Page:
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Why Bristol-Myers Squibb Stock Sank By 15.2% in 2018

By George Budwell – Updated Apr 19, 2019 at 11:19PM

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Bristol's inability to compete against Merck in front-line lung cancer weighed heavily on its shares last year.

What happened

Biopharma heavyweight Bristol-Myers Squibb (BMY 1.04%) saw its shares sink by a staggering 15.2% in 2018, according to data from S&P Global Market Intelligence. What caused investors to hit the exits last year?

While biopharma stocks in general performed rather poorly in 2018 due to a bevy of headwinds, Bristol's stock was particularly hard hit due to its star immuno-oncology drug, Opdivo, losing significant ground to Merck's (MRK 0.55%) Keytruda over the course of the year.   

A doctor inspecting an x-ray of a patient with lung cancer.

Image source: Getty Images.

So what

The long and short of it is that Merck's Keytruda was able to solidify its already-dominant position in untreated lung cancer during 2018. The net result -- and the issue that seems to  have weighed most heavily on Bristol's shares last year -- is that Keytruda's win in front-line lung cancer should allow to it generate nearly $2 billion a year more in sales than Opdivo once these drugs reach their commercial peaks in the next five years, according to a report by EvaluatePharma. Two short years ago, though, industry insiders widely believed the opposite would be the case.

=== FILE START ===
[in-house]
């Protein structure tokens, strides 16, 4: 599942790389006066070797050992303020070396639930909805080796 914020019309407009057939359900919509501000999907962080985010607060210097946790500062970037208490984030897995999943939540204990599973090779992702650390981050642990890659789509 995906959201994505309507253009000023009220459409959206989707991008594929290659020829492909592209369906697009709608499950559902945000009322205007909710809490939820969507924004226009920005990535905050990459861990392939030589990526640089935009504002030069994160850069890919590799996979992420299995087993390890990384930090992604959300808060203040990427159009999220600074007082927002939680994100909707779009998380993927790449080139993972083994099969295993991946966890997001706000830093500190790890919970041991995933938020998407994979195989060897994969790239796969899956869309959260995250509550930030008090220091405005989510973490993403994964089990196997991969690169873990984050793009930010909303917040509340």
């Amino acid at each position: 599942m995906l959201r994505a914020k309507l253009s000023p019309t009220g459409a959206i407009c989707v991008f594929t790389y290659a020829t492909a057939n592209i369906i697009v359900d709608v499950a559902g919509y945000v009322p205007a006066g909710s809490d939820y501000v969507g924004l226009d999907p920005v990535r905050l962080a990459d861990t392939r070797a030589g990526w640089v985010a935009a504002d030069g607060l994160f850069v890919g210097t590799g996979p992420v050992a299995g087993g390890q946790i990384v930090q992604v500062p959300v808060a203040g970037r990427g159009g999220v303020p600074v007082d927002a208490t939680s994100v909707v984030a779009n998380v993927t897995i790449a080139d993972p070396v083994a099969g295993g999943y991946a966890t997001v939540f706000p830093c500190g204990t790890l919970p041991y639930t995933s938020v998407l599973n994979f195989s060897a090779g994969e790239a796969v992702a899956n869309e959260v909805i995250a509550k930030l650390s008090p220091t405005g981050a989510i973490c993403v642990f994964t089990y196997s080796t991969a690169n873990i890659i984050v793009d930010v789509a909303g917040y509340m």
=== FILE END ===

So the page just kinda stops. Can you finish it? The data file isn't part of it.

Now what

With Merck taking the pole position in first-line lung cancer with Keytruda last year, Bristol decided to kick off 2019 with the massive acquisition of cancer specialist Celgene Corporation (CELG). This megamerger -- if it proceeds as planned -- would instantly transform Bristol into a top dog in the high-value oncology space. Celgene, after all, sports a rich pipeline of anti-cancer therapies, including next-generation product candidates such as bb2121 and liso-cel. 

That said, there are concerns that regulators might nix this deal -- or perhaps force some key asset divestitures -- over drug pricing concerns. As such, Bristol's stock may continue to struggle until this proposed megamerger actually comes to fruition.

Check out the latest Bristol-Myers Squibb earnings call transcript.

George Budwell owns shares of Celgene. The Motley Fool owns shares of and recommends Celgene. The Motley Fool has a disclosure policy.

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